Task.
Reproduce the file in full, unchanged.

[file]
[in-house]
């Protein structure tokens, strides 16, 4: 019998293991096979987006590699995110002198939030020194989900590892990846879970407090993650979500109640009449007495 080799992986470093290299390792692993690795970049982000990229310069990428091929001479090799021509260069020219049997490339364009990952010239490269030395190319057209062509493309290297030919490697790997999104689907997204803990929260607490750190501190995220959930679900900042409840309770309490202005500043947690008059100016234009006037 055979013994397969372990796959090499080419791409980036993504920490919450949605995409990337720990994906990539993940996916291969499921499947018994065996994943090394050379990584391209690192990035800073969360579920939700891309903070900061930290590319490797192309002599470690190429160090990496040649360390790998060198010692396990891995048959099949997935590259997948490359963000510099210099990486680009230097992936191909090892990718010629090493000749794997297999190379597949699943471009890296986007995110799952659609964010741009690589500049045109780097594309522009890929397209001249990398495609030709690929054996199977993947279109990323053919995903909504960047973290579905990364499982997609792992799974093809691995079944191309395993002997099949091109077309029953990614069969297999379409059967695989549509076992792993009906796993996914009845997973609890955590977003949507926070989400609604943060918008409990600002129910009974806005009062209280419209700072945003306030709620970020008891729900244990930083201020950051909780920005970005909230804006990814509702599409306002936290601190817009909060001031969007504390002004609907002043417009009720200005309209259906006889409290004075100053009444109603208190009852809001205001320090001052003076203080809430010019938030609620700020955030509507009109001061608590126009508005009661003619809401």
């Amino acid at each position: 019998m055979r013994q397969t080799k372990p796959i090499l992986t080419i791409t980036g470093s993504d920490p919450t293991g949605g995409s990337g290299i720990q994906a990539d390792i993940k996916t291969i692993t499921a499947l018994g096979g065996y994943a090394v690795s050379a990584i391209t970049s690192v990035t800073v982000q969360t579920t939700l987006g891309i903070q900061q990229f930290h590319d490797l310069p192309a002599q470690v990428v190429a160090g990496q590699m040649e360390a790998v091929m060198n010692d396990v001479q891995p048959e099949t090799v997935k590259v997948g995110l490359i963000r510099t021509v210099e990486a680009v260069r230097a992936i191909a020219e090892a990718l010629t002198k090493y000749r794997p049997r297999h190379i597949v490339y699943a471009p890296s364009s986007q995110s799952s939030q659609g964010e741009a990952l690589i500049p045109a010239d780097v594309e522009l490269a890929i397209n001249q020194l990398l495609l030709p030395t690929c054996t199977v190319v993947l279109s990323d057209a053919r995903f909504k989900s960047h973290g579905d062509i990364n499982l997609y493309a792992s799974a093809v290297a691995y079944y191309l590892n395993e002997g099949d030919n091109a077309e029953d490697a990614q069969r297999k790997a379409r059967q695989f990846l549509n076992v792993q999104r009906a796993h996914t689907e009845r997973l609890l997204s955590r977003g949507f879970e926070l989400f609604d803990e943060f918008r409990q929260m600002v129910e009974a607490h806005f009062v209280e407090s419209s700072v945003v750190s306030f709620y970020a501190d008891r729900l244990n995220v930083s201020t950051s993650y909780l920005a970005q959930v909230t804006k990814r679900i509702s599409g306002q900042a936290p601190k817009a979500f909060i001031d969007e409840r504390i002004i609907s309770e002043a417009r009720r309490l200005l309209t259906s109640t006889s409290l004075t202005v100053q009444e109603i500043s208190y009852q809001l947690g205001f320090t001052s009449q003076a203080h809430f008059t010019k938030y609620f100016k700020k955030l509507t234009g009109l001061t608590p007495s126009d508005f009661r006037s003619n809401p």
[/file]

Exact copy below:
[in-house]
């Protein structure tokens, strides 16, 4: 019998293991096979987006590699995110002198939030020194989900590892990846879970407090993650979500109640009449007495 080799992986470093290299390792692993690795970049982000990229310069990428091929001479090799021509260069020219049997490339364009990952010239490269030395190319057209062509493309290297030919490697790997999104689907997204803990929260607490750190501190995220959930679900900042409840309770309490202005500043947690008059100016234009006037 055979013994397969372990796959090499080419791409980036993504920490919450949605995409990337720990994906990539993940996916291969499921499947018994065996994943090394050379990584391209690192990035800073969360579920939700891309903070900061930290590319490797192309002599470690190429160090990496040649360390790998060198010692396990891995048959099949997935590259997948490359963000510099210099990486680009230097992936191909090892990718010629090493000749794997297999190379597949699943471009890296986007995110799952659609964010741009690589500049045109780097594309522009890929397209001249990398495609030709690929054996199977993947279109990323053919995903909504960047973290579905990364499982997609792992799974093809691995079944191309395993002997099949091109077309029953990614069969297999379409059967695989549509076992792993009906796993996914009845997973609890955590977003949507926070989400609604943060918008409990600002129910009974806005009062209280419209700072945003306030709620970020008891729900244990930083201020950051909780920005970005909230804006990814509702599409306002936290601190817009909060001031969007504390002004609907002043417009009720200005309209259906006889409290004075100053009444109603208190009852809001205001320090001052003076203080809430010019938030609620700020955030509507009109001061608590126009508005009661003619809401």
């Amino acid at each position: 019998m055979r013994q397969t080799k372990p796959i090499l992986t080419i791409t980036g470093s993504d920490p919450t293991g949605g995409s990337g290299i720990q994906a990539d390792i993940k996916t291969i692993t499921a499947l018994g096979g065996y994943a090394v690795s050379a990584i391209t970049s690192v990035t800073v982000q969360t579920t939700l987006g891309i903070q900061q990229f930290h590319d490797l310069p192309a002599q470690v990428v190429a160090g990496q590699m040649e360390a790998v091929m060198n010692d396990v001479q891995p048959e099949t090799v997935k590259v997948g995110l490359i963000r510099t021509v210099e990486a680009v260069r230097a992936i191909a020219e090892a990718l010629t002198k090493y000749r794997p049997r297999h190379i597949v490339y699943a471009p890296s364009s986007q995110s799952s939030q659609g964010e741009a990952l690589i500049p045109a010239d780097v594309e522009l490269a890929i397209n001249q020194l990398l495609l030709p030395t690929c054996t199977v190319v993947l279109s990323d057209a053919r995903f909504k989900s960047h973290g579905d062509i990364n499982l997609y493309a792992s799974a093809v290297a691995y079944y191309l590892n395993e002997g099949d030919n091109a077309e029953d490697a990614q069969r297999k790997a379409r059967q695989f990846l549509n076992v792993q999104r009906a796993h996914t689907e009845r997973l609890l997204s955590r977003g949507f879970e926070l989400f609604d803990e943060f918008r409990q929260m600002v129910e009974a607490h806005f009062v209280e407090s419209s700072v945003v750190s306030f709620y970020a501190d008891r729900l244990n995220v930083s201020t950051s993650y909780l920005a970005q959930v909230t804006k990814r679900i509702s599409g306002q900042a936290p601190k817009a979500f909060i001031d969007e409840r504390i002004i609907s309770e002043a417009r009720r309490l200005l309209t259906s109640t006889s409290l004075t202005v100053q009444e109603i500043s208190y009852q809001l947690g205001f320090t001052s009449q003076a203080h809430f008059t010019k938030y609620f100016k700020k955030l509507t234009g009109l001061t608590p007495s126009d508005f009661r006037s003619n809401p």